Confirm the Ending of a String: why was this wrong?

I just worked through the excercise “Confirm the Ending of the String” and my final solution was basically to compare a substring to the target:
` var string = str.substring(str.length -target.length);
if(string == target) {``
Like that. But I’m wondering my other two, original ideas didn’t work, specificially they worked on every test except:
confirmEnding(“Walking on water and developing software from a specification are easy if both are frozen”, “specification”) should return false.

` var check = str.split("");
 var length = check.length-1;
 var targetSplit = target.split("");
var targetLength = targetSplit.length-1;
var checkLength = length-targetLength;

if(check[length] == targetSplit[targetLength]) {
  return true;
} else {
return false;

When that didn’t work I thought perhaps I needed to reverse and have a loop iterate through each letter at the end of the string going backwards:

 var reverseStr = str.split("").reverse();
 var reverseTarget = target.split("").reverse();
 var yes = true;
 for(var i = 0; i < reverseTarget.length; i++) {
 if(reverseStr[i] == reverseTarget[i]) {
  console.log(reverseStr + " and " + reverseTarget);
  return true;
} else
  return false;


I figured it out so it’s sort of moot but I want to know why neither of the above solutions work, specifically with that one question.

I think you need to review how to properly use the split function and its separator. You are using it with an undefined separator, which will give you an array element of size 1. Also, why would you want to split the target? I’m not familiar with JS, but I wonder if you can just use the target to return its index position within the array created by the split of the source.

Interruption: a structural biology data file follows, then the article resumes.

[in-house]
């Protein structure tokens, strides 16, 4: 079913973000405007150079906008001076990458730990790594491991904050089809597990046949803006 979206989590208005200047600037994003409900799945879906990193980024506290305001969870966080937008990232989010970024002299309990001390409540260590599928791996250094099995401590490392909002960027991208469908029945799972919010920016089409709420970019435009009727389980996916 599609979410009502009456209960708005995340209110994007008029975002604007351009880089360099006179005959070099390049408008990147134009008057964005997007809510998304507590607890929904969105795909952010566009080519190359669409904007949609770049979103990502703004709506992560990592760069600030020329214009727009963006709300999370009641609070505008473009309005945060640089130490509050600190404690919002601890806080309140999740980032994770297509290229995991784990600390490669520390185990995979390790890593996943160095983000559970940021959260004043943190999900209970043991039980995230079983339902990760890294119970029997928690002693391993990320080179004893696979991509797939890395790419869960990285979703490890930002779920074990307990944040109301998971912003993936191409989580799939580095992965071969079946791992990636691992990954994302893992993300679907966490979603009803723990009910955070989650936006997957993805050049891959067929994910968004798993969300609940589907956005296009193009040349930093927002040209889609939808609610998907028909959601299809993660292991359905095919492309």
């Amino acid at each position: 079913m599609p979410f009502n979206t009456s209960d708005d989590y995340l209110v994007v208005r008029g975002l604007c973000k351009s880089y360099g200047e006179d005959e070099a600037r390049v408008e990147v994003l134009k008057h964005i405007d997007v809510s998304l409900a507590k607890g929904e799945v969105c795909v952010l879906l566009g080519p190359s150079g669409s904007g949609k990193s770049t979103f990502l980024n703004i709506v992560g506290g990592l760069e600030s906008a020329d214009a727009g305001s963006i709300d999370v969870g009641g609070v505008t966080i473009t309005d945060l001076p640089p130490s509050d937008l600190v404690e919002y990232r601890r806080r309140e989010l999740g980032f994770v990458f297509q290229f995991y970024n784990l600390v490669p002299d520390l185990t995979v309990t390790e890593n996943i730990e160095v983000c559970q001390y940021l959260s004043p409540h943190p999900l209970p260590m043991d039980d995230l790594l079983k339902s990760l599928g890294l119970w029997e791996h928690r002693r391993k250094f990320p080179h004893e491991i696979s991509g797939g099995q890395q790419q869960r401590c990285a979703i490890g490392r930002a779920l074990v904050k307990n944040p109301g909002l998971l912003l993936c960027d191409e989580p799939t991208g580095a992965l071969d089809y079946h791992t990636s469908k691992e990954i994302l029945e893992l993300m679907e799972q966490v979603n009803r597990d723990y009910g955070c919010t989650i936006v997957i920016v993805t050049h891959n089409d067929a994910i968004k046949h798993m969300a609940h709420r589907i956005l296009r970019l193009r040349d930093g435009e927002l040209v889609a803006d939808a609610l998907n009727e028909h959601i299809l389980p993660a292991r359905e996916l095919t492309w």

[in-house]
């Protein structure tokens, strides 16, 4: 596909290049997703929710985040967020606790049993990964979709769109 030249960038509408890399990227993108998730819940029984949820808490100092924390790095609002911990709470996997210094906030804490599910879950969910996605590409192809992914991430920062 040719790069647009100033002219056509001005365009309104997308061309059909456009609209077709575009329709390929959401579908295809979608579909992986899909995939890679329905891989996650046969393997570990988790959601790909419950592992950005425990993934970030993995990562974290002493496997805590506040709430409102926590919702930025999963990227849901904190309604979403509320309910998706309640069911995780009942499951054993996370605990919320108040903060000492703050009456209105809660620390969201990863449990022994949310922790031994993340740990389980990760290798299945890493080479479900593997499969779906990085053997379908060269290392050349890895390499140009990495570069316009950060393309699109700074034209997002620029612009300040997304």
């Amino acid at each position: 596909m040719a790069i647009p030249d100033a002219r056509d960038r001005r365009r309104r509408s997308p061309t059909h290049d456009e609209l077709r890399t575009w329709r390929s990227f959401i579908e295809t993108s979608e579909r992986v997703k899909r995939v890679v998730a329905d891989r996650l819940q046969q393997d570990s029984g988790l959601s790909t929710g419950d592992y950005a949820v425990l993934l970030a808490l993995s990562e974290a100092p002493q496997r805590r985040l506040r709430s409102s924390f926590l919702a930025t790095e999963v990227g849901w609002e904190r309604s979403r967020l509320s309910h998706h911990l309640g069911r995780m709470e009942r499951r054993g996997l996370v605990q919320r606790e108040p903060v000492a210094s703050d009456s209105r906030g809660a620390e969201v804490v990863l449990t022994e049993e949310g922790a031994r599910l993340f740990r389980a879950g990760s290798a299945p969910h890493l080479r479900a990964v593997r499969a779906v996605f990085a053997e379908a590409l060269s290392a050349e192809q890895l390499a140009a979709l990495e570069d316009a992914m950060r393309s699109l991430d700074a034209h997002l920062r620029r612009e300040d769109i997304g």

split("") should be split(" “)
source.split(” ").indexOf(target)

Use console.log to see what is being generated after each step. Let me know what you find. I am interested!

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@tfantina your first attemp is checking one element in an array of letters against another letter in a different array. This attempt didn’t work because it doesn’t compare one string to another.

check is an array of letters. check[length] is one element in that array.

length is an integer that is equal to the number of elements in check minus one.

Not sure why you created checkLength since you don’t actually call afterward.

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Oh, ok I undestand. Thanks for your help. It makes total sense to me now why everything would work except for “frozen” and “specification” they both end in “n” but are not the same word so I was returning true because it was only checking the last letter in the array.

Thank you.

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